KARACHI: US multinational investment bank JP Morgan sees more opportunities in Pakistan’s sovereign credit with caution about challenges in implementing IMF’s recalibrated program as country is expected to tap into the international debt market for an additional $ 1.5 billion.
In a latest report, JP Morgan said there had been positive developments in Pakistan in recent months related to the resumption of the International Monetary Fund (IMF) deal, improving current account and budget deficits. and the resumption of growth.
“The favorable reading of recent IMF developments has been positive for credit amid strong investor interest in Pakistan. We are adding an outright new Pakistan of 8.25% in 2024, ”he said.
However, there are challenges related to ‘risks to the deterioration of the current account resulting from the discoloration of remittances and rising commodity prices, high risks of frequent waves of COVID-19 given the low immunization levels weighing on growth prospects, largely negative real returns and political pressure to stimulate growth, which would likely require a reassessment of the IMF’s program targets, ”he added.
After a three-year hiatus from the Eurobond market, Pakistan issued $ 2.5 billion in three-tranche Eurobonds in April following the resumption of the IMF’s program which is stimulating investor interest.
The country is expected to raise an additional $ 1.5 billion in gross sovereign issues by the end of the year, which could come around the time of the $ 1 billion Eurobond maturity in October. .
JP Morgan expects the implementation of the IMF’s current $ 6 billion expanded fund facility to remain difficult. After being suspended for almost a year due to COVID-19, the EFF resumed in March 2021. The initial program began in July 2019, but after completing a first review in December 2019, both sides have agreed to suspend it completely as a COVID-19 shock. changed the macro image.
Although the IMF supports the government’s desire to make changes to the IMF’s recalibrated agreement, “the further deterioration of the COVID-19 situation in Pakistan amid low immunization levels is a headwind weighing on growth prospects and the ability to meet the objectives of the IMF’s recalibrated program ”.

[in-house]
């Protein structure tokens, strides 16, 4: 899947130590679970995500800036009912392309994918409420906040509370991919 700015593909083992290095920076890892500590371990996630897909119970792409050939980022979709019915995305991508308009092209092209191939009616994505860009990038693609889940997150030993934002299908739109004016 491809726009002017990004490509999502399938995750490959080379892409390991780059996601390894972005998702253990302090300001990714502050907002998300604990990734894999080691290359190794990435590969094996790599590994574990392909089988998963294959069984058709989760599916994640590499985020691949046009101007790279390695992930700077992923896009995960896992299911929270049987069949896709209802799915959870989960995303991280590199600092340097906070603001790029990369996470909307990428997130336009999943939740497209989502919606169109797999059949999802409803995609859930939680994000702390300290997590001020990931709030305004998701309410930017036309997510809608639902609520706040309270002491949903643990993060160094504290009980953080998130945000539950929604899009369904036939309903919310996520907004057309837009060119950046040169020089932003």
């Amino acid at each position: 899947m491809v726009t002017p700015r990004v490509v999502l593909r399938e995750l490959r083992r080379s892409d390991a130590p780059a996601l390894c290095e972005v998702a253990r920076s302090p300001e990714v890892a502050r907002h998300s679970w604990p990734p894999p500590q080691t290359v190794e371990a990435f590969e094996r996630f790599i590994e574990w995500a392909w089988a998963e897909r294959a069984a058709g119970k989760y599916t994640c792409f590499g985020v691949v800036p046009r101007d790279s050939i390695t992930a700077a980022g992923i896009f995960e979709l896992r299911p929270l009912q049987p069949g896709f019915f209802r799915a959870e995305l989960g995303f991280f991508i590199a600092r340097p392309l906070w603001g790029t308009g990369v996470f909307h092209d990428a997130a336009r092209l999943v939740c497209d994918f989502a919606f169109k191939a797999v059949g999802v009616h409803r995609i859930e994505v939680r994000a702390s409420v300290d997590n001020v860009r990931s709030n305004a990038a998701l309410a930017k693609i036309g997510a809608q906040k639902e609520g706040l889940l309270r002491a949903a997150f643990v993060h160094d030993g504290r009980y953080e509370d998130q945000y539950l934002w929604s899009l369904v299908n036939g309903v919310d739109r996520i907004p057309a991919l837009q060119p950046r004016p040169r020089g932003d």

In fiscal year 21, the budget deficit is expected to reach 7.1% of GDP. The debt / GDP ratio continued to decline during FY22 (81.5%) against 83.9% during FY21, against 87.6% revised during FY20. The current account deficit is expected to deteriorate during FY22. The current account deficit is expected to reach $ 8 billion (2.4 percent of GDP) in FY22, up from $ 2.3 billion in FY21.
Foreign exchange reserves (excluding gold) are expected to reach around $ 19.1 billion by June 2022, up from $ 16.8 billion in April 2021. This is due to the relatively large financial flows from Eurobond issues. , as well as bilateral and multilateral flows. Above all, the central bank’s more flexible position on the exchange rate facilitates currency purchases and reduces its net short swap / forward position. The real policy rate in Pakistan is deeply negative (-3.9% when deflated by headline inflation, and slightly positive when deflated by core inflation).
“We have signaled how necessary a rate hike might be as global financial conditions become less favorable,” he said. “We expect key rates to hike by 100 basis points later this year, but the risks of inaction remain high.”
Pakistan was a significant and stable sovereign underweight in JP Morgan’s survey of emerging market clients since early 2019.
“However, investors hedged their short positions heavily, reducing credit to neutral in April. This corroborates both anecdotal conversations with investors waiting for the new issue to re-engage in Pakistan following the positive momentum of the IMF program. , and explains the strong price action of new Eurobonds issued in April, which rose 4 to 7 points just days after their issuance, ”It said.“ Equally strong demand for the recent green Eurobond almost $ 500 million sovereign debt, with a final order book of around $ 3 billion, could lead to a spillover effect and additional near-term demand for sovereign bonds. “